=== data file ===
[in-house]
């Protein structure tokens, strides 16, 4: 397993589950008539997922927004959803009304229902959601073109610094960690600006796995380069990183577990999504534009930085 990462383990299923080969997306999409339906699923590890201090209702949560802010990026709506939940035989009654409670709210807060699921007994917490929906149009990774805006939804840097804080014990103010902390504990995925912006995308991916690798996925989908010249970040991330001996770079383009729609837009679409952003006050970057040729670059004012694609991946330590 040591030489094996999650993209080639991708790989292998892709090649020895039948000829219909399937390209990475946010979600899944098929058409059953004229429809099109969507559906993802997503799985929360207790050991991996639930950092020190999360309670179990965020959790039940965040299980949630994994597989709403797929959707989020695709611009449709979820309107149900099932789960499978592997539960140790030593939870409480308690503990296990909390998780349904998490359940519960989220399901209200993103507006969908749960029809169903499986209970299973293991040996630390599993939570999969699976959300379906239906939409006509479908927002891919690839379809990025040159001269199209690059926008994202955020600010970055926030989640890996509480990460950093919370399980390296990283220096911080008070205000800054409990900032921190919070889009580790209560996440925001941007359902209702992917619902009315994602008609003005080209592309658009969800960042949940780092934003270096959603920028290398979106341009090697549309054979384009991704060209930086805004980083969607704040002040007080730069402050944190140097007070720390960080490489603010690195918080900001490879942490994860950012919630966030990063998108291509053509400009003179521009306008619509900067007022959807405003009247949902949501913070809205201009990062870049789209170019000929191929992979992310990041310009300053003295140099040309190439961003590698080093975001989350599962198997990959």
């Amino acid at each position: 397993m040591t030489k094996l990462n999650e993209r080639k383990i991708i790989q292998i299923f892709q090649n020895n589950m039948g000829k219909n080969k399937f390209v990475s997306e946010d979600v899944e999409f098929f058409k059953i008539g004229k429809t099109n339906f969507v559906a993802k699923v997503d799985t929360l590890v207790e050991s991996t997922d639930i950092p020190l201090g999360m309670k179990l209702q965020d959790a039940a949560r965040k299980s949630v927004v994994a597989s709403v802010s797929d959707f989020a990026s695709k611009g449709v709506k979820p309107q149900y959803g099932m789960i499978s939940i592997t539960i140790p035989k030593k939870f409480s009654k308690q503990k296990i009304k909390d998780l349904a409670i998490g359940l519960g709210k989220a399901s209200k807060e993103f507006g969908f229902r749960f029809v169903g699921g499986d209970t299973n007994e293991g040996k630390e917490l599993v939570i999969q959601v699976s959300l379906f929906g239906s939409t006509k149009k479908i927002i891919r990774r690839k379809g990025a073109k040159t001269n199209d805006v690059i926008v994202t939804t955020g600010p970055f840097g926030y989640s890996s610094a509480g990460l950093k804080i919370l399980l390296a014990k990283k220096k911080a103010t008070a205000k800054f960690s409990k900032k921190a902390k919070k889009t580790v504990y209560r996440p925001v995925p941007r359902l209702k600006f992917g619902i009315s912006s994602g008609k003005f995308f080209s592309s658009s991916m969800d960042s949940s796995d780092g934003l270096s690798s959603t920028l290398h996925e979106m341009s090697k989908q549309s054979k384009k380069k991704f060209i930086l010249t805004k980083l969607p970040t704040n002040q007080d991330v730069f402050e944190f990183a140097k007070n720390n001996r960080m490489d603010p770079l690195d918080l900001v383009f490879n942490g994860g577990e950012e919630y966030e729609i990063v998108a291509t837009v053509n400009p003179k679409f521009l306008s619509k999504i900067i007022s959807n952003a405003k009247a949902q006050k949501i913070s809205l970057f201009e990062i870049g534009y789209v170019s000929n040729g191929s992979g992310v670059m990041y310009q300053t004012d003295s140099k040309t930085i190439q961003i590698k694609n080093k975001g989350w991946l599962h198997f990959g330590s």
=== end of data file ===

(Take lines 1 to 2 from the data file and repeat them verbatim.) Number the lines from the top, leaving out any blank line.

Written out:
[in-house]
């Protein structure tokens, strides 16, 4: 397993589950008539997922927004959803009304229902959601073109610094960690600006796995380069990183577990999504534009930085 990462383990299923080969997306999409339906699923590890201090209702949560802010990026709506939940035989009654409670709210807060699921007994917490929906149009990774805006939804840097804080014990103010902390504990995925912006995308991916690798996925989908010249970040991330001996770079383009729609837009679409952003006050970057040729670059004012694609991946330590 040591030489094996999650993209080639991708790989292998892709090649020895039948000829219909399937390209990475946010979600899944098929058409059953004229429809099109969507559906993802997503799985929360207790050991991996639930950092020190999360309670179990965020959790039940965040299980949630994994597989709403797929959707989020695709611009449709979820309107149900099932789960499978592997539960140790030593939870409480308690503990296990909390998780349904998490359940519960989220399901209200993103507006969908749960029809169903499986209970299973293991040996630390599993939570999969699976959300379906239906939409006509479908927002891919690839379809990025040159001269199209690059926008994202955020600010970055926030989640890996509480990460950093919370399980390296990283220096911080008070205000800054409990900032921190919070889009580790209560996440925001941007359902209702992917619902009315994602008609003005080209592309658009969800960042949940780092934003270096959603920028290398979106341009090697549309054979384009991704060209930086805004980083969607704040002040007080730069402050944190140097007070720390960080490489603010690195918080900001490879942490994860950012919630966030990063998108291509053509400009003179521009306008619509900067007022959807405003009247949902949501913070809205201009990062870049789209170019000929191929992979992310990041310009300053003295140099040309190439961003590698080093975001989350599962198997990959």